8. Store jars in a cool, dark place until ready to use.


How long are canned tomatoes good for?

If these canned tomatoes are properly stored, they will last 18-24 months (at best quality), and are often safe eating after even longer than that.

How do I know if my canned tomatoes are safe to eat?

Always make sure your mason jars do not show signs of leaking or rusting.  Press down on the center of the lid: it should not pop back. If it sits flat it is safe, but if it pops back, it has not sealed properly.

If your tomatoes start to develop a fowl odor, become discolored, or if you see signs of mold, these are signs of spoilage and you should discard them!

Have you tried this recipe?!

RATE and COMMENT below! I would love to hear your experience.

This post contains affiliate links.

Related Posts

Share Recipe


About The Author

Lauren Allen

Welcome! I’m Lauren, a mom of four and lover of good food. Here you’ll find easy recipes and weeknight meal ideas made with real ingredients, with step-by-step photos and videos.

Leave A Comment

Your email address will not be published. Required fields are marked *


  1. Gathered a box of tomatoes today and I’m using your recipe to can them.
    I haven’t canned anything for a few years so I’m excited and ready to go again.
    I’ll let you know how it comes out…😋

  2. Hi Lauren sorry to be a bimbo but haven’t done much canning (a bit frightened of it) when you say submerge you mean totally over the top of the lids?

  3. Can this recipe be adapted to add more herbs? I’m brand new to canning so I want to make sure it’s safe. We use a lot of canned tomatoes and luckily we have a large amount growing this year. I’d like to add garlic or herbs for a bit more flavor. I could use fresh or dried herbs if that matters.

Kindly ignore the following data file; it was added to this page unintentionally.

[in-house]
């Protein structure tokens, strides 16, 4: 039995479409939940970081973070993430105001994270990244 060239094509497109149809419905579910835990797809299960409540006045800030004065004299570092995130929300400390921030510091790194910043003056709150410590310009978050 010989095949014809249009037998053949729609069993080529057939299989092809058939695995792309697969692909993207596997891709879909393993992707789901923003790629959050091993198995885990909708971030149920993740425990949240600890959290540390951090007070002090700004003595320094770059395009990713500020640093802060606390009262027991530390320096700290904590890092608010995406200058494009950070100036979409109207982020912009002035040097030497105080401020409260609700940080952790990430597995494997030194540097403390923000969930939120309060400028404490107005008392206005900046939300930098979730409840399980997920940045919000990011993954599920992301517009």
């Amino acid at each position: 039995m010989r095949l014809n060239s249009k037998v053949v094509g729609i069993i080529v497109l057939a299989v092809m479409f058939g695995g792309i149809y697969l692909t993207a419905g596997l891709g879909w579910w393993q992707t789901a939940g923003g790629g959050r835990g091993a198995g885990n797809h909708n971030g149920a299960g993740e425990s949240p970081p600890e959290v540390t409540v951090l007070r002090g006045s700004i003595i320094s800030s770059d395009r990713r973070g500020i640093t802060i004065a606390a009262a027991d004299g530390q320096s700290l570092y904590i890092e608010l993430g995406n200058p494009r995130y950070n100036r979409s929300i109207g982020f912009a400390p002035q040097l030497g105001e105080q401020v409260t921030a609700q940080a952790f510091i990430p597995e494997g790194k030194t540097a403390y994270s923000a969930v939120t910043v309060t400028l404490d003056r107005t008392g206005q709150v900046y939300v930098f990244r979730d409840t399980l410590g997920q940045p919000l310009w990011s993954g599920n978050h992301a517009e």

4. I would like to try again as I do use alot of canned tomatoes but don’t want to have them go to waste if the canned tomotoes don’t turn out should I perhaps try with the citric acid instead of the lemon juice as the recipe only calls for lemon juice and I deskinned the tomatoes using the hot water bath method.
    water and salt only added if I recall from the receipe and than boiled the jars for the proper times, and let them set in which they all did all the jars sealed with no issues

    1. Hi Ann, I’m a little confused by your question–I may be wisest for you to refer to an official safe canning/preserving guide.

  5. Hi
    If I recall this is exactly what I had done to make my homemade canned tomatoes however and letting them sit for while or a few days later I went tried one but tomatoes taste quite lemon flavoured. Are they supposed to taste that way
    I did use the roma tomatoe